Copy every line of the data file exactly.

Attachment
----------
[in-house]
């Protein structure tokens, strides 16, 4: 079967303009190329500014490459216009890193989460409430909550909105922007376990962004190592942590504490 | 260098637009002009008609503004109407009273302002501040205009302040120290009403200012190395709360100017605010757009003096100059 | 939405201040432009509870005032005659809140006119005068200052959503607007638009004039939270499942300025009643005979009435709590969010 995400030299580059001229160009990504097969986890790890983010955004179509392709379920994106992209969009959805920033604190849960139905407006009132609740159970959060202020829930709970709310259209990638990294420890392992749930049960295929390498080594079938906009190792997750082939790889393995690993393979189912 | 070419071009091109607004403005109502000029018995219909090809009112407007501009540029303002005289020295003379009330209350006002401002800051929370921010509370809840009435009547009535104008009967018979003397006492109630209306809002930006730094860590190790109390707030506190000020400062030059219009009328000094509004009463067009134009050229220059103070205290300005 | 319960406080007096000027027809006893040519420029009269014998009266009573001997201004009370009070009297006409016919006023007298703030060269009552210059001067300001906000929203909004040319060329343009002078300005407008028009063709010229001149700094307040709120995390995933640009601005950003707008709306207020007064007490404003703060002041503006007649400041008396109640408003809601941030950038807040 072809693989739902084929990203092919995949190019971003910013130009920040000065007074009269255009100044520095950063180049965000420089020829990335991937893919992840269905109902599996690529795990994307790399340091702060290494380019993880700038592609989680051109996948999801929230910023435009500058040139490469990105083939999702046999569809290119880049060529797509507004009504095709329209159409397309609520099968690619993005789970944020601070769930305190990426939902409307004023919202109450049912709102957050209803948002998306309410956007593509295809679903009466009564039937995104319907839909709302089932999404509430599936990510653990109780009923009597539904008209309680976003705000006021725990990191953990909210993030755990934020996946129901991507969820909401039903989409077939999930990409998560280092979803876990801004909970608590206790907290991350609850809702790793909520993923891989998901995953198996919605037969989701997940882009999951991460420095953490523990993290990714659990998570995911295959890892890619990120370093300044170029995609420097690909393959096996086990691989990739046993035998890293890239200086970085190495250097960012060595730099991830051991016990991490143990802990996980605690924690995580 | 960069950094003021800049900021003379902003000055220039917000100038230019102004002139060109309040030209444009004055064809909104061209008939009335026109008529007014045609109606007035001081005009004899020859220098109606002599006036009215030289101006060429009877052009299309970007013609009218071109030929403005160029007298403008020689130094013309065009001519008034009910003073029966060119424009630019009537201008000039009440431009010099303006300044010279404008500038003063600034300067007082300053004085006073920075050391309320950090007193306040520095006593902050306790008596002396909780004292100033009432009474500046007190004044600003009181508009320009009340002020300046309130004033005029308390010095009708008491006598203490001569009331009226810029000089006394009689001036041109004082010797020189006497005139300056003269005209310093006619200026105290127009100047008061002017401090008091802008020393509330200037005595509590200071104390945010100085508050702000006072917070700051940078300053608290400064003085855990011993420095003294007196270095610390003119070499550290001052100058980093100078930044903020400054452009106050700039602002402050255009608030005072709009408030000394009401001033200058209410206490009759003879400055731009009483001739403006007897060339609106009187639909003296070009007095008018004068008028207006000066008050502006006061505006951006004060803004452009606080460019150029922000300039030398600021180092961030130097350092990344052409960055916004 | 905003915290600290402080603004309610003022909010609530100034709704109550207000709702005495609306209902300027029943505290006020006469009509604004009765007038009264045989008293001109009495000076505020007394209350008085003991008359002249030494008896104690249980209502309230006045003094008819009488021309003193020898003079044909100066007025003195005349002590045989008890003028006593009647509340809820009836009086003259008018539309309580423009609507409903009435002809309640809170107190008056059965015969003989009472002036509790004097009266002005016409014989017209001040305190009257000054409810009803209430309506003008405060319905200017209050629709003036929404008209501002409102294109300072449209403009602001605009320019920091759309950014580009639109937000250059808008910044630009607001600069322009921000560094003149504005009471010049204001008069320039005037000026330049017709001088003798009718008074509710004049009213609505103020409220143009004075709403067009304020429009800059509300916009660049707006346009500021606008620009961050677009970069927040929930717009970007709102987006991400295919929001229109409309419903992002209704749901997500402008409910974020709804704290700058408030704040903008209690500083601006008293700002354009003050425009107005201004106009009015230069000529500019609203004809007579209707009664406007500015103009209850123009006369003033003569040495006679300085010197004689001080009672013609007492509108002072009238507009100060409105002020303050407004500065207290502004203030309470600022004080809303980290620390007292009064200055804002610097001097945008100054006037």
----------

[in-house]
């Protein structure tokens, strides 16, 4: 079967303009190329500014490459216009890193989460409430909550909105922007376990962004190592942590504490 | 260098637009002009008609503004109407009273302002501040205009302040120290009403200012190395709360100017605010757009003096100059 | 939405201040432009509870005032005659809140006119005068200052959503607007638009004039939270499942300025009643005979009435709590969010 995400030299580059001229160009990504097969986890790890983010955004179509392709379920994106992209969009959805920033604190849960139905407006009132609740159970959060202020829930709970709310259209990638990294420890392992749930049960295929390498080594079938906009190792997750082939790889393995690993393979189912 | 070419071009091109607004403005109502000029018995219909090809009112407007501009540029303002005289020295003379009330209350006002401002800051929370921010509370809840009435009547009535104008009967018979003397006492109630209306809002930006730094860590190790109390707030506190000020400062030059219009009328000094509004009463067009134009050229220059103070205290300005 | 319960406080007096000027027809006893040519420029009269014998009266009573001997201004009370009070009297006409016919006023007298703030060269009552210059001067300001906000929203909004040319060329343009002078300005407008028009063709010229001149700094307040709120995390995933640009601005950003707008709306207020007064007490404003703060002041503006007649400041008396109640408003809601941030950038807040 072809693989739902084929990203092919995949190019971003910013130009920040000065007074009269255009100044520095950063180049965000420089020829990335991937893919992840269905109902599996690529795990994307790399340091702060290494380019993880700038592609989680051109996948999801929230910023435009500058040139490469990105083939999702046999569809290119880049060529797509507004009504095709329209159409397309609520099968690619993005789970944020601070769930305190990426939902409307004023919202109450049912709102957050209803948002998306309410956007593509295809679903009466009564039937995104319907839909709302089932999404509430599936990510653990109780009923009597539904008209309680976003705000006021725990990191953990909210993030755990934020996946129901991507969820909401039903989409077939999930990409998560280092979803876990801004909970608590206790907290991350609850809702790793909520993923891989998901995953198996919605037969989701997940882009999951991460420095953490523990993290990714659990998570995911295959890892890619990120370093300044170029995609420097690909393959096996086990691989990739046993035998890293890239200086970085190495250097960012060595730099991830051991016990991490143990802990996980605690924690995580 | 960069950094003021800049900021003379902003000055220039917000100038230019102004002139060109309040030209444009004055064809909104061209008939009335026109008529007014045609109606007035001081005009004899020859220098109606002599006036009215030289101006060429009877052009299309970007013609009218071109030929403005160029007298403008020689130094013309065009001519008034009910003073029966060119424009630019009537201008000039009440431009010099303006300044010279404008500038003063600034300067007082300053004085006073920075050391309320950090007193306040520095006593902050306790008596002396909780004292100033009432009474500046007190004044600003009181508009320009009340002020300046309130004033005029308390010095009708008491006598203490001569009331009226810029000089006394009689001036041109004082010797020189006497005139300056003269005209310093006619200026105290127009100047008061002017401090008091802008020393509330200037005595509590200071104390945010100085508050702000006072917070700051940078300053608290400064003085855990011993420095003294007196270095610390003119070499550290001052100058980093100078930044903020400054452009106050700039602002402050255009608030005072709009408030000394009401001033200058209410206490009759003879400055731009009483001739403006007897060339609106009187639909003296070009007095008018004068008028207006000066008050502006006061505006951006004060803004452009606080460019150029922000300039030398600021180092961030130097350092990344052409960055916004 | 905003915290600290402080603004309610003022909010609530100034709704109550207000709702005495609306209902300027029943505290006020006469009509604004009765007038009264045989008293001109009495000076505020007394209350008085003991008359002249030494008896104690249980209502309230006045003094008819009488021309003193020898003079044909100066007025003195005349002590045989008890003028006593009647509340809820009836009086003259008018539309309580423009609507409903009435002809309640809170107190008056059965015969003989009472002036509790004097009266002005016409014989017209001040305190009257000054409810009803209430309506003008405060319905200017209050629709003036929404008209501002409102294109300072449209403009602001605009320019920091759309950014580009639109937000250059808008910044630009607001600069322009921000560094003149504005009471010049204001008069320039005037000026330049017709001088003798009718008074509710004049009213609505103020409220143009004075709403067009304020429009800059509300916009660049707006346009500021606008620009961050677009970069927040929930717009970007709102987006991400295919929001229109409309419903992002209704749901997500402008409910974020709804704290700058408030704040903008209690500083601006008293700002354009003050425009107005201004106009009015230069000529500019609203004809007579209707009664406007500015103009209850123009006369003033003569040495006679300085010197004689001080009672013609007492509108002072009238507009100060409105002020303050407004500065207290502004203030309470600022004080809303980290620390007292009064200055804002610097001097945008100054006037």